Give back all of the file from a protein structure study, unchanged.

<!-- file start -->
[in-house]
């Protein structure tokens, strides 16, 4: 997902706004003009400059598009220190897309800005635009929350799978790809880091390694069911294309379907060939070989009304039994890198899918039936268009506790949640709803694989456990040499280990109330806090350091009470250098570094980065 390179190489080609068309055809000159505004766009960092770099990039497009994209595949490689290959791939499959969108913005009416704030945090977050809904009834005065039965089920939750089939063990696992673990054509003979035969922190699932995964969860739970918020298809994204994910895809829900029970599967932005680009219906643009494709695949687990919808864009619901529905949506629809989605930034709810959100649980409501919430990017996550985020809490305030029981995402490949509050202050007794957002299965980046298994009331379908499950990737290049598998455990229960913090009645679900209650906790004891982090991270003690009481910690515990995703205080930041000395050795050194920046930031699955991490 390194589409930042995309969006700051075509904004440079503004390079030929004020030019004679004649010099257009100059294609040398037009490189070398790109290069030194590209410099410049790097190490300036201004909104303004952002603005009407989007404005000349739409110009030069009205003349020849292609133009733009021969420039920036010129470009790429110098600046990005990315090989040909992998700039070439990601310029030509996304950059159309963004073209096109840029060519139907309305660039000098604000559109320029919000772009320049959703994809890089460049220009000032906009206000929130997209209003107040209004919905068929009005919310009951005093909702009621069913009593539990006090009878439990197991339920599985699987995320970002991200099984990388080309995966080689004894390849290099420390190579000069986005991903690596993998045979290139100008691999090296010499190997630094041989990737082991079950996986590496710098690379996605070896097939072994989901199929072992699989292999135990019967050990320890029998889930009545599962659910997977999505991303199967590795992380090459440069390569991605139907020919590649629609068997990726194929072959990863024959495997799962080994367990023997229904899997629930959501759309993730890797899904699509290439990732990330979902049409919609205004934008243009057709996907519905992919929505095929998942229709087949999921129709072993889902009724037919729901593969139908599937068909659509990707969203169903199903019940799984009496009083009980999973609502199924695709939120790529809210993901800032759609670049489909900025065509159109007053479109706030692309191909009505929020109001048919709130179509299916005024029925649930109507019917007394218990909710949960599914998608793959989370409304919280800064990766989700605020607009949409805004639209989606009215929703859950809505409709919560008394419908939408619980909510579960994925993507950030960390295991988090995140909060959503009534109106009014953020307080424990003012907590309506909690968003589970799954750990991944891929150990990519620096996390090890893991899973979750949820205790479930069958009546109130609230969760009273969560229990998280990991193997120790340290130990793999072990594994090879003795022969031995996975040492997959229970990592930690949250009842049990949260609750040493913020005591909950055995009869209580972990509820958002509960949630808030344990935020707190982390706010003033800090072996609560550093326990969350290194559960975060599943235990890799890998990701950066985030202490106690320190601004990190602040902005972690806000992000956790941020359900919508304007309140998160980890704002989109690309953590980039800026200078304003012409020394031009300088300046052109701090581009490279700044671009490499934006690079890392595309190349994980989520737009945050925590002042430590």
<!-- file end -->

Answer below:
[in-house]
């Protein structure tokens, strides 16, 4: 997902706004003009400059598009220190897309800005635009929350799978790809880091390694069911294309379907060939070989009304039994890198899918039936268009506790949640709803694989456990040499280990109330806090350091009470250098570094980065 390179190489080609068309055809000159505004766009960092770099990039497009994209595949490689290959791939499959969108913005009416704030945090977050809904009834005065039965089920939750089939063990696992673990054509003979035969922190699932995964969860739970918020298809994204994910895809829900029970599967932005680009219906643009494709695949687990919808864009619901529905949506629809989605930034709810959100649980409501919430990017996550985020809490305030029981995402490949509050202050007794957002299965980046298994009331379908499950990737290049598998455990229960913090009645679900209650906790004891982090991270003690009481910690515990995703205080930041000395050795050194920046930031699955991490 390194589409930042995309969006700051075509904004440079503004390079030929004020030019004679004649010099257009100059294609040398037009490189070398790109290069030194590209410099410049790097190490300036201004909104303004952002603005009407989007404005000349739409110009030069009205003349020849292609133009733009021969420039920036010129470009790429110098600046990005990315090989040909992998700039070439990601310029030509996304950059159309963004073209096109840029060519139907309305660039000098604000559109320029919000772009320049959703994809890089460049220009000032906009206000929130997209209003107040209004919905068929009005919310009951005093909702009621069913009593539990006090009878439990197991339920599985699987995320970002991200099984990388080309995966080689004894390849290099420390190579000069986005991903690596993998045979290139100008691999090296010499190997630094041989990737082991079950996986590496710098690379996605070896097939072994989901199929072992699989292999135990019967050990320890029998889930009545599962659910997977999505991303199967590795992380090459440069390569991605139907020919590649629609068997990726194929072959990863024959495997799962080994367990023997229904899997629930959501759309993730890797899904699509290439990732990330979902049409919609205004934008243009057709996907519905992919929505095929998942229709087949999921129709072993889902009724037919729901593969139908599937068909659509990707969203169903199903019940799984009496009083009980999973609502199924695709939120790529809210993901800032759609670049489909900025065509159109007053479109706030692309191909009505929020109001048919709130179509299916005024029925649930109507019917007394218990909710949960599914998608793959989370409304919280800064990766989700605020607009949409805004639209989606009215929703859950809505409709919560008394419908939408619980909510579960994925993507950030960390295991988090995140909060959503009534109106009014953020307080424990003012907590309506909690968003589970799954750990991944891929150990990519620096996390090890893991899973979750949820205790479930069958009546109130609230969760009273969560229990998280990991193997120790340290130990793999072990594994090879003795022969031995996975040492997959229970990592930690949250009842049990949260609750040493913020005591909950055995009869209580972990509820958002509960949630808030344990935020707190982390706010003033800090072996609560550093326990969350290194559960975060599943235990890799890998990701950066985030202490106690320190601004990190602040902005972690806000992000956790941020359900919508304007309140998160980890704002989109690309953590980039800026200078304003012409020394031009300088300046052109701090581009490279700044671009490499934006690079890392595309190349994980989520737009945050925590002042430590």